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This article was Originally Published on Apr 19, 2006 in Volume: 5  Issue: 1

House votes against early retirement of aircrafts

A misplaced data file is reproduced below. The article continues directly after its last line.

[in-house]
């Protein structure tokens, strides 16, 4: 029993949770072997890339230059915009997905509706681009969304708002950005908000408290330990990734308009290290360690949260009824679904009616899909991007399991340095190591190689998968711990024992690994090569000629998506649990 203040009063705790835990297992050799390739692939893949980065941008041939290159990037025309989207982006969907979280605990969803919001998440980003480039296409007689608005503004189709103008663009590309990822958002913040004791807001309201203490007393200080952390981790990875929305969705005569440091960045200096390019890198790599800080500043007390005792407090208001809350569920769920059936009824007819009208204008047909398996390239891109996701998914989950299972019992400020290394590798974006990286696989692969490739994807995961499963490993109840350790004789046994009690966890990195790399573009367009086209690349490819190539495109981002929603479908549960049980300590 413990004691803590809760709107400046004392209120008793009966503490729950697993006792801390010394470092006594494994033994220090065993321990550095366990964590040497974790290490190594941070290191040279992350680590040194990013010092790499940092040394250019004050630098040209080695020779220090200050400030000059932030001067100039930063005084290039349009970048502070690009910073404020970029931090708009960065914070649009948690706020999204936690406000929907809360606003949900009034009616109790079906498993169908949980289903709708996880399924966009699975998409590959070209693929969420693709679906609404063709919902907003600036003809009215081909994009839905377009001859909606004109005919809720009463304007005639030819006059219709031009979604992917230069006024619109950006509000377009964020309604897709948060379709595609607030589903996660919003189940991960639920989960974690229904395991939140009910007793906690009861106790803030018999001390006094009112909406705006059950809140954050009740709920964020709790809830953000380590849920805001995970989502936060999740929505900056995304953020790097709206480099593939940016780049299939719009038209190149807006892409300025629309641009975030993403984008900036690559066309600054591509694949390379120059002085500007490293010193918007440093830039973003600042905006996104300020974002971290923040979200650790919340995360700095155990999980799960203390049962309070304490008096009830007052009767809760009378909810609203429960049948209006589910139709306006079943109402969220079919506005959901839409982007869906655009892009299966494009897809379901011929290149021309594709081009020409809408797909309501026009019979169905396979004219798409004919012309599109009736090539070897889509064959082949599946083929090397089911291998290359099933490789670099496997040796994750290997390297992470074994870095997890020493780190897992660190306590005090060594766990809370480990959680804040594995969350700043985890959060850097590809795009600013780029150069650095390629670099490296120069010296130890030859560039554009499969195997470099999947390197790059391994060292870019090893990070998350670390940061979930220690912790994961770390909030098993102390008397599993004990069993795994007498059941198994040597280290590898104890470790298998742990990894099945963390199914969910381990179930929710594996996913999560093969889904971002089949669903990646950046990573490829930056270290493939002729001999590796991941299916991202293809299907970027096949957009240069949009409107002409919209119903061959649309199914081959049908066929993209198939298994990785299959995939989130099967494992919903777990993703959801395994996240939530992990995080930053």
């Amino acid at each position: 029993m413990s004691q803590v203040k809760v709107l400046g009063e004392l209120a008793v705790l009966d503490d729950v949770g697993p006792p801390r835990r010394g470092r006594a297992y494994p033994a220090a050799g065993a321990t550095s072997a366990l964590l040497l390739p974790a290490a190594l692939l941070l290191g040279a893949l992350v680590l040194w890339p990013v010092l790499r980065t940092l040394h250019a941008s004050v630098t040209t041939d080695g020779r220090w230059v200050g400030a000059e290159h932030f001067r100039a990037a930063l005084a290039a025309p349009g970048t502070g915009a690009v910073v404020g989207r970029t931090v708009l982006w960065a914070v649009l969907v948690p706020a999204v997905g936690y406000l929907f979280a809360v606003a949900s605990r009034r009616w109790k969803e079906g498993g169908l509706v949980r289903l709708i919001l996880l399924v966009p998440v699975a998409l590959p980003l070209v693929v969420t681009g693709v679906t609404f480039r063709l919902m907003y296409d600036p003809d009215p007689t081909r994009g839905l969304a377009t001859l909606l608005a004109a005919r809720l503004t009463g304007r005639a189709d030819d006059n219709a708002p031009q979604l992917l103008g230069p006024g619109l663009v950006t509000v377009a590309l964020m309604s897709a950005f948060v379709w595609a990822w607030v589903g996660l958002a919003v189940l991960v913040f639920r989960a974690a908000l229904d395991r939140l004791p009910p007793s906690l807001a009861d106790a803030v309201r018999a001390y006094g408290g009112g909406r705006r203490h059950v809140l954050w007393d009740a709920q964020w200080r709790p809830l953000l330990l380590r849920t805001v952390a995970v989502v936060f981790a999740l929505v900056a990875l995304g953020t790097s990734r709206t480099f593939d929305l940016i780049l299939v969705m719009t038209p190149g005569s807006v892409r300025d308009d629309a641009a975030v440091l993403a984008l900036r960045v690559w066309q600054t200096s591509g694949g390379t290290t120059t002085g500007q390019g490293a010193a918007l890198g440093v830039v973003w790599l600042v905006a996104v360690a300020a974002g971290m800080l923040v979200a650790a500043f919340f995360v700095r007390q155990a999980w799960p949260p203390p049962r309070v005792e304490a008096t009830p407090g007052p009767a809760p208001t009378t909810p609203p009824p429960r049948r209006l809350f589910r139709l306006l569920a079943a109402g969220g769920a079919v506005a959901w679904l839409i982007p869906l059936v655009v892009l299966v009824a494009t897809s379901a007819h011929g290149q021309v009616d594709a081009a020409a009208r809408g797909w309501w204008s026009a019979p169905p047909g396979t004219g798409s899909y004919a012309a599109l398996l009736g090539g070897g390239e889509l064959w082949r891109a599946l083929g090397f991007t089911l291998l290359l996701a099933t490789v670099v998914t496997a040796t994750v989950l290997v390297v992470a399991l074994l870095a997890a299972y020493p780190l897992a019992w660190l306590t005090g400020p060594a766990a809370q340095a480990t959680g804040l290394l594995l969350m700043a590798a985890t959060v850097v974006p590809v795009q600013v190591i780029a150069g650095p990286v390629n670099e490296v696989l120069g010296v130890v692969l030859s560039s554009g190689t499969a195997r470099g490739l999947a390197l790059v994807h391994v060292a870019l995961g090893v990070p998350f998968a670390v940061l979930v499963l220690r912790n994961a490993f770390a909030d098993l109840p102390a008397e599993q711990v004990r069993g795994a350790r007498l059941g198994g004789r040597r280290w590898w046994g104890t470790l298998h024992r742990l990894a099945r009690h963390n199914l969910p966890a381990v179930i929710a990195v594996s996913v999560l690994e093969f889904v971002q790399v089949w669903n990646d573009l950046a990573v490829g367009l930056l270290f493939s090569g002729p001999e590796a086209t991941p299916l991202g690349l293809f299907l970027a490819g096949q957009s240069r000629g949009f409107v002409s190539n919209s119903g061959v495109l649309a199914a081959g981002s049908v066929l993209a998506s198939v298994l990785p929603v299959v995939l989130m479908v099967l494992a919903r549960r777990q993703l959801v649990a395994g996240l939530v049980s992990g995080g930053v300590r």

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The House has voted to delay Air Force attempts to retire dozens of aging aircraft, a move seen by top service officials as a means to save close to $2.6 billion by 2011. The Air Force had planned to use the savings as a way to improve current aircraft and to purchase new ones, but House representatives said the retirement plan was risky and could ultimately leave the service with a dangerously low number of working and available aircraft. Under the vote, the House prohibited the Air Force from retiring any of its B-52 bombers until a replacement is available. It also denied the service’s plan to accelerate the retirement of 52 F-117 Nighthawk fighter jets and moved to delay retirements of any 34 U-2 reconnaissance aircraft until the Pentagon can prove the manned planes are no longer needed to gather intelligence or provide surveillance. Earlier this month, the House approved 396 to 31 its $512.9 billion fiscal 2007 defense authorization bill, including the authorization of $408 million for the Pentagon to restore funding for the F136 alternative engine in the Joint Strike Fighter program, $1.4 billion to pay for 20 new Raptors in Fiscal 2007 and $300 million for three additional C-17 aircraft. The bill also includes multiyear procurement for the F-22 Raptor and V-22 Osprey. The Senate Armed Services Committee will mark up its version of the 2007 Defense Authorization bill either this month or early next month.

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